Victims of child sexual abuse in the UK were described as having "consensual" relationships, "making choices" when in dangerous situations and being "promiscuous" despite clearly being exploited, Ofsted has said.
The inspectorate uncovered a series of concerns in the way police, health professionals and social care experts work together to protect vulnerable children.
Despite evidence of improvements and good progress since 2014 in tackling child sexual abuse, the education watchdog said it had concerns that not all frontline healthcare staff are able to identify the signs of sexual exploitation.
Insensitive and inappropriate language posed great risk in damaging trust between children and adults, Ofsted said, and reinforced a sense of blame among victims.
"The term 'promiscuous' was used in relation to a clear case of sexual exploitation," the report said.
"The rape of a 15-year-old was described as 'consensual', and the age gap between a victim and perpetrator was described as 'small' when the perpetrator was 23 and the child 15. Young people were described as 'making choices' when they were found in situations of harm or risk."
Health professionals also missed obvious risks, Ofsted found.
It said: "In one case, a child as young as 13 was described as having 'multiple sexual partners' a language that is inappropriate and reflects the professional's inability to recognise that the young person was being sexually exploited."
The report concluded there was variation in police practice, meaning some children have to wait too long to get the help and support they need, and police risk assessments are inconsistent, with limited effectiveness for some children.
Better understanding of why children go missing is required, while there were examples of "significant failures" in management.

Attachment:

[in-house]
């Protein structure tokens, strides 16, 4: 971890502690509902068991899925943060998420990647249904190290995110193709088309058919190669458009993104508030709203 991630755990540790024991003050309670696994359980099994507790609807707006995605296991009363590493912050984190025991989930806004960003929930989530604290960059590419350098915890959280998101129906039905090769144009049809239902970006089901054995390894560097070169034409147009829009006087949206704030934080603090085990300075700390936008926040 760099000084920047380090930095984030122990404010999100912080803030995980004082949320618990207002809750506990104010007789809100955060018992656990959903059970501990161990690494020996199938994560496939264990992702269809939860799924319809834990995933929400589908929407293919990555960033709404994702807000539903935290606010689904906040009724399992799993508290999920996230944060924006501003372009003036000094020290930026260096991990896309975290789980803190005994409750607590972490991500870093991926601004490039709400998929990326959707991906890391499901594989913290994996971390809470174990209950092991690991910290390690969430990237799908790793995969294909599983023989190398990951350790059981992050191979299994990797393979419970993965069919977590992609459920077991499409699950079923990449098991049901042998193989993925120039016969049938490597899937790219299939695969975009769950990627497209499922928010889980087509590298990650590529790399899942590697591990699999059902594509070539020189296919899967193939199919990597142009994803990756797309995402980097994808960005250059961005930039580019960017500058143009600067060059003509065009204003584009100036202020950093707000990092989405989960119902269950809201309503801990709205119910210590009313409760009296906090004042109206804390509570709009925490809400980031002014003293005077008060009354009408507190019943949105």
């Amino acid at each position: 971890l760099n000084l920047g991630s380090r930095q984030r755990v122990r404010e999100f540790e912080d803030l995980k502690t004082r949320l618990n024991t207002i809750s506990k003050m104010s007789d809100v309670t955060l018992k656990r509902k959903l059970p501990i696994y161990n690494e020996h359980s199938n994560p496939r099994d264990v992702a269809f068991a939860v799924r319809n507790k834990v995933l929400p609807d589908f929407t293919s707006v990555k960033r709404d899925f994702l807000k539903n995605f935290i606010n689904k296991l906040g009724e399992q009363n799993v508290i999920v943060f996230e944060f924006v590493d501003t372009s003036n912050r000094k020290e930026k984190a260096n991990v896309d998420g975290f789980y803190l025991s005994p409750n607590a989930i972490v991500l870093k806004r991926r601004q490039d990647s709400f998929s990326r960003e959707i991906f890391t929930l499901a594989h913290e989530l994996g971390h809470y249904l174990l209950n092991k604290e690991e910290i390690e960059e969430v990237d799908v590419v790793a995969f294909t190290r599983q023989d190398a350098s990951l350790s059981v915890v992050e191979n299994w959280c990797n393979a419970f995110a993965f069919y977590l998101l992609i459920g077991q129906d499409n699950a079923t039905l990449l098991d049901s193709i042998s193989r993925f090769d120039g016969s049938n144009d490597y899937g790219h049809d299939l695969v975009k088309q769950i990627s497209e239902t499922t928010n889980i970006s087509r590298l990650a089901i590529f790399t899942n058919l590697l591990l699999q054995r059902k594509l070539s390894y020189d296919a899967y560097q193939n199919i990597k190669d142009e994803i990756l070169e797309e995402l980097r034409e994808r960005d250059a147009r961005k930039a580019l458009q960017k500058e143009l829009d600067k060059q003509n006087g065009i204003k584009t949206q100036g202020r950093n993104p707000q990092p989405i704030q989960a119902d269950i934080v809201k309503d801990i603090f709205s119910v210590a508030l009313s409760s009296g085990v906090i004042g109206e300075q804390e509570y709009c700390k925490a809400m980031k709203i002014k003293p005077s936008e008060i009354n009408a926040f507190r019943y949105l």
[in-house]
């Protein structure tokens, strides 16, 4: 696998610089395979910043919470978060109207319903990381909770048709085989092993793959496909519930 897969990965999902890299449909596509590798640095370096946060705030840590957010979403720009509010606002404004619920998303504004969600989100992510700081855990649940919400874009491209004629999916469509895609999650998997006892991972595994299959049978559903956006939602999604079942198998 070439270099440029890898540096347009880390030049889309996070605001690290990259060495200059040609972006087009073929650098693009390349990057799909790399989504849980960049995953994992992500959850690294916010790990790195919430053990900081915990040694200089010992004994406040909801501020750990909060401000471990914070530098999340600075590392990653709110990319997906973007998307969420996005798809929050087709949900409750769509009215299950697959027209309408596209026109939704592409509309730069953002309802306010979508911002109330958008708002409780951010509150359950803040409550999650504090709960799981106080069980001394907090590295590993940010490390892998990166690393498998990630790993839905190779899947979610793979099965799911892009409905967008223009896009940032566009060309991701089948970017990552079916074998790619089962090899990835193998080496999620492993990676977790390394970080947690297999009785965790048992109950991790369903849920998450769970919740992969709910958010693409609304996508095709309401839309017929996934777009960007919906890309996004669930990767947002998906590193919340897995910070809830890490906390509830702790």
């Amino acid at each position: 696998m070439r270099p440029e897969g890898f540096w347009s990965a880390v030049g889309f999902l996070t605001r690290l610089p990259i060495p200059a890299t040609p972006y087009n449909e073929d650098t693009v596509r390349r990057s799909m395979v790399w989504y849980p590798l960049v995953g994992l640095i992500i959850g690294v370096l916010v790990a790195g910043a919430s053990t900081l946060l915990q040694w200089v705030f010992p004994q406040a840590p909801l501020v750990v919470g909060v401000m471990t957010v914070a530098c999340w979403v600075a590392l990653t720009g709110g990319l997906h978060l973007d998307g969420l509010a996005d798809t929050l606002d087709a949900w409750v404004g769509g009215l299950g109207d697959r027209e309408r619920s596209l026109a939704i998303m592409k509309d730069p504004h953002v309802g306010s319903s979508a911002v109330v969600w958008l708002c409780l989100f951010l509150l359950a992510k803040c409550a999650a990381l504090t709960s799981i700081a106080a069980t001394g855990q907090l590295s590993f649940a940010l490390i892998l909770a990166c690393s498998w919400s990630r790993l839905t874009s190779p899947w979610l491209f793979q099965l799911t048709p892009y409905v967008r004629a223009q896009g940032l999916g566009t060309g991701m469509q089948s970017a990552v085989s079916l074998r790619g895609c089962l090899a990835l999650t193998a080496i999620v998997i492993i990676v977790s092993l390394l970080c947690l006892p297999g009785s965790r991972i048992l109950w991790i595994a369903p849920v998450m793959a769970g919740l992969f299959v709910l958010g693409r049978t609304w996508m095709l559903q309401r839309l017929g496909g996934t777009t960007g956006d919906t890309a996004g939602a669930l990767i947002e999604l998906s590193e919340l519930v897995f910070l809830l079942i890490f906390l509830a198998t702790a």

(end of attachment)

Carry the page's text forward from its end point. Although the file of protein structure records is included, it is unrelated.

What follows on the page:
While most professionals were found to be "highly committed" to engaging with children, in some cases there were poor quality assessments.
Ofsted, Care Quality Commission and police and probation watchdogs looked at how local authorities, police, probation services, youth offending teams, health services and local safeguarding children boards dealt with child sexual exploitation and missing children in central Bedfordshire, Croydon, Liverpool, Oxfordshire and south Tyneside.
Eleanor Schooling, Ofsted national director for social care, said that when key frontline staff are well-trained, take their responsibilities seriously, work closely together and build relationships with children, sexual exploitation can be dealt with "sensitively and successfully".
She said: "We have found that strong leadership makes a huge difference. Those areas where there was clear direction and a collective will to tackle this issue did well by their vulnerable children.
"Practice needs to improve. Local authorities, police and health services need to gain a better understanding of why children run away from home. We need to understand why the current system of return home interviews is not working if we really want to help children who go missing."
Wendy Williams, HM Inspector of Constabulary, said police need to improve consistency over how children are supported.
But the NSPCC said the report had exposed a "patchy" care system where agencies are not adequately working together or sharing information.
A spokeswoman said: "It is encouraging to see some improvements highlighted, showing that it is possible for agencies like the police, schools, and local authorities, to collaborate and keep children safe.
"But this good practice must filter across to every part of the country so that we can be confident that every child is protected."